Position descriptions for the directors of each of the four centers will be posted on the Episcopal Church web site, with October 3 set as the closing date for applications. Another round of new positions is set for posting on September 21.
Other highlights include steps to create "an inspired workforce," and satellite offices launched in several cities to operate in collaboration with the Church Center, located at 815 Second Avenue in New York City.
Jefferts Schori said the reorganization would also clarify that the direction of the work of both the Church Center and its wider corporate organization -- the Domestic and Foreign Missionary Society (DFMS) -- is drawn specifically from resolutions of the General Convention, the Episcopal Church's bicameral legislative structure.
She said the reorganization will "increase the depth of communication with Executive Council; committees, commissions, agencies and boards of General Convention; and other stakeholders."
The president of the House of Deputies, Bonnie Anderson, attended the Presiding Bishop's presentation to staff, together with two members of Executive Council, priests Gay Jennings of Ohio and Petero Sabune of New York, and former council member Diane Pollard of New York, who served on the reorganization's task force.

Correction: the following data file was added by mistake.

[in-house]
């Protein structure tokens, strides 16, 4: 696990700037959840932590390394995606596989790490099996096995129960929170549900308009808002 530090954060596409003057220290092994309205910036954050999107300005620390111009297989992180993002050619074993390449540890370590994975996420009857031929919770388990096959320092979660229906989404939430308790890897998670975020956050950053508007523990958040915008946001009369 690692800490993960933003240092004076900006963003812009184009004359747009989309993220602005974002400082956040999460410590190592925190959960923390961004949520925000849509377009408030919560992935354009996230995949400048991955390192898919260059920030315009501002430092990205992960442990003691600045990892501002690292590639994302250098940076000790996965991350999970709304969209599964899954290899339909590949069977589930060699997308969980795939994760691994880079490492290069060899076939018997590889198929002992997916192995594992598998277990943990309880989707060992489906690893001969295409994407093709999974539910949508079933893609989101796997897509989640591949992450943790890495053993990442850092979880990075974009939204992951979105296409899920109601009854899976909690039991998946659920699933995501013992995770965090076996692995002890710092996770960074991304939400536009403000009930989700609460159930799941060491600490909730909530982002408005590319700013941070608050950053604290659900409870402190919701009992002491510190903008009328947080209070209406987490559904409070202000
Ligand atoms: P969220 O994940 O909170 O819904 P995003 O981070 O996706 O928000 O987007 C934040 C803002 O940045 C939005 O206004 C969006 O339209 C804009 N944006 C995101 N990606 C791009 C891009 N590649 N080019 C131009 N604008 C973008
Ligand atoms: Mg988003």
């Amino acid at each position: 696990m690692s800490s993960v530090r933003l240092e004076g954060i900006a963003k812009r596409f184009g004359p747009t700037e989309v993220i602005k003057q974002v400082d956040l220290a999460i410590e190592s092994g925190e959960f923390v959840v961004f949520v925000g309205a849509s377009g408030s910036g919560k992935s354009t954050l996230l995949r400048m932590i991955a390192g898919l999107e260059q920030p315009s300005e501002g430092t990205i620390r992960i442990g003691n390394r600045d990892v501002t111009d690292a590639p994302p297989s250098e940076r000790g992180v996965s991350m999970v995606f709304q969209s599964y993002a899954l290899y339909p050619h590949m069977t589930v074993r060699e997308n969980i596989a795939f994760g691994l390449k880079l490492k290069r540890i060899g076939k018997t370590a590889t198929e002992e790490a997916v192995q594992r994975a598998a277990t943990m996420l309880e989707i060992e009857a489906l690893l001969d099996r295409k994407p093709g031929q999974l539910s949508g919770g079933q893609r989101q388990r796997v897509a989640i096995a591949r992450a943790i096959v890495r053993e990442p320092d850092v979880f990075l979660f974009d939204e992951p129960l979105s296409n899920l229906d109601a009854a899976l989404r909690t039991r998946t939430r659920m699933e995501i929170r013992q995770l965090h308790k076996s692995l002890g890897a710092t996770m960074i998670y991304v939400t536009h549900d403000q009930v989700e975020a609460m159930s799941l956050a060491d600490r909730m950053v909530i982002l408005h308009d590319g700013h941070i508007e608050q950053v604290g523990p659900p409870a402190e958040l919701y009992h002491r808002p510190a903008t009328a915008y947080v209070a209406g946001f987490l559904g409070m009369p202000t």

Anderson said the plan "outlines a responsive and creative design for delivering mission and ministry support services across the church."
New 'Centers for Mission'
The scope of the four new work centers was introduced to the staff by the Rev. Canon Robert Nelson, a former U.S. Energy Department executive who is now canon to the ordinary in the Diocese of Nevada. He chaired the reorganization's "Working Group on Organizational Effectiveness."
The reorganization "calls for a greater emphasis on supporting the ministries of dioceses and congregations," said Nelson, who has collaborated closely with Jefferts Schori during both the beginning of her nine-year term as Presiding Bishop, and her earlier 2001-2006 tenure as bishop of the Diocese of Nevada.